She has been accused of being a bully and of being subject to temper tantrums. More than one person has shared this view of her and it is such a common story across Ministers and senior public servants, as well as amongst her security detail, that the evidence appears strong (but circumstantial). One former colleague of the lawyer Redford told me “she has always been a screamer!” Not good.

It has been suggested by eminent Progressive Conservative veterans that the party cannot possibly win the next election with Redford as its leader. This seems to me, on the basis of polling data and known disaffection amongst rank and file party organizers (as well as being reflected in falling donations to the party), to be a correct analysis at this time. As Harold Wilson, onetime Prime Minister of the United Kingdom and Northern Ireland said, however, “a week is a long time in politics” and there is some time to go before the next Alberta election. But the signs are not good.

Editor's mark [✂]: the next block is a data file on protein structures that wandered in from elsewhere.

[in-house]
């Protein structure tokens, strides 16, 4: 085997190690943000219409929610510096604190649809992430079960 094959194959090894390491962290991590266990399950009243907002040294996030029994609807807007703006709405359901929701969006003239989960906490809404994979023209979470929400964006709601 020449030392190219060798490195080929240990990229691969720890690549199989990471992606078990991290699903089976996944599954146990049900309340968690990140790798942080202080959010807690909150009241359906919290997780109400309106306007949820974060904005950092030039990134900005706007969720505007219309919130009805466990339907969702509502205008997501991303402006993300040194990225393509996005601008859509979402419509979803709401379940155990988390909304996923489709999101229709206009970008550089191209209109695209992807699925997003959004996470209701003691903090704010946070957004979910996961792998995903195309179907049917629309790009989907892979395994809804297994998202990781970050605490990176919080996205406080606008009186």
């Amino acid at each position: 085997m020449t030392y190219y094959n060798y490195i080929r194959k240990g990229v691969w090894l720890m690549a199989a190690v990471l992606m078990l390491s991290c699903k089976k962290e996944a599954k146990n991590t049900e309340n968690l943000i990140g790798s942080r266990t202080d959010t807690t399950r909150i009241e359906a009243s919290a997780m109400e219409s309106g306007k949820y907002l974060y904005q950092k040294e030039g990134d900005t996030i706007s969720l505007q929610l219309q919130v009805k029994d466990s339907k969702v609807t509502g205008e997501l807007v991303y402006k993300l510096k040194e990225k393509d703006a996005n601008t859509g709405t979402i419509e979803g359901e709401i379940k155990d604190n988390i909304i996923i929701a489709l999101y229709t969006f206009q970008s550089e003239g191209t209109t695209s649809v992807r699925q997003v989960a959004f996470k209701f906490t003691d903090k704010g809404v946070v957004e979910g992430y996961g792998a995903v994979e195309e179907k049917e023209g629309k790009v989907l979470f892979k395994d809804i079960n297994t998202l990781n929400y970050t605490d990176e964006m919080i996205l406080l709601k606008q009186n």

Given all this, it is therefore very surprising that the PC executive put the Premier on probation at a meeting over this last weekend rather than asking her to resign. She is to be given “a work plan” and she has agreed in principle to follow it.

Imagine Stephen Harper, or the Prime Minister of the United Kingdom and Northern Ireland, or the German Chancellor, or the President of the United States or even the Governor of Massachusetts being “on probation”? Difficult isn’t it. In fact, it makes no sense. Redford is now and will in the future be the Redford we can see and have experience of. She will not change. Such change requires significant intervention by effective psychologists and experts in organizational change. No one in the inner circle has these skills. What we see is what we will get.

The Progressive Conservative Party of Alberta is in denial. It will lose the next election unless significant change occurs. This change requires:

  • a clear and compelling vision for what Alberta needs to become;
  • a clear plan of action for the next Alberta;
  • a genuine attempt to engage and involve Albertans in the work of building the next Alberta; and
  • new leadership and several new faces in that leadership, including a new Premier.

It’s a big task. But if it doesn’t start now, the Wildrose Party – Alberta’s official opposition – will deliver on all of these things.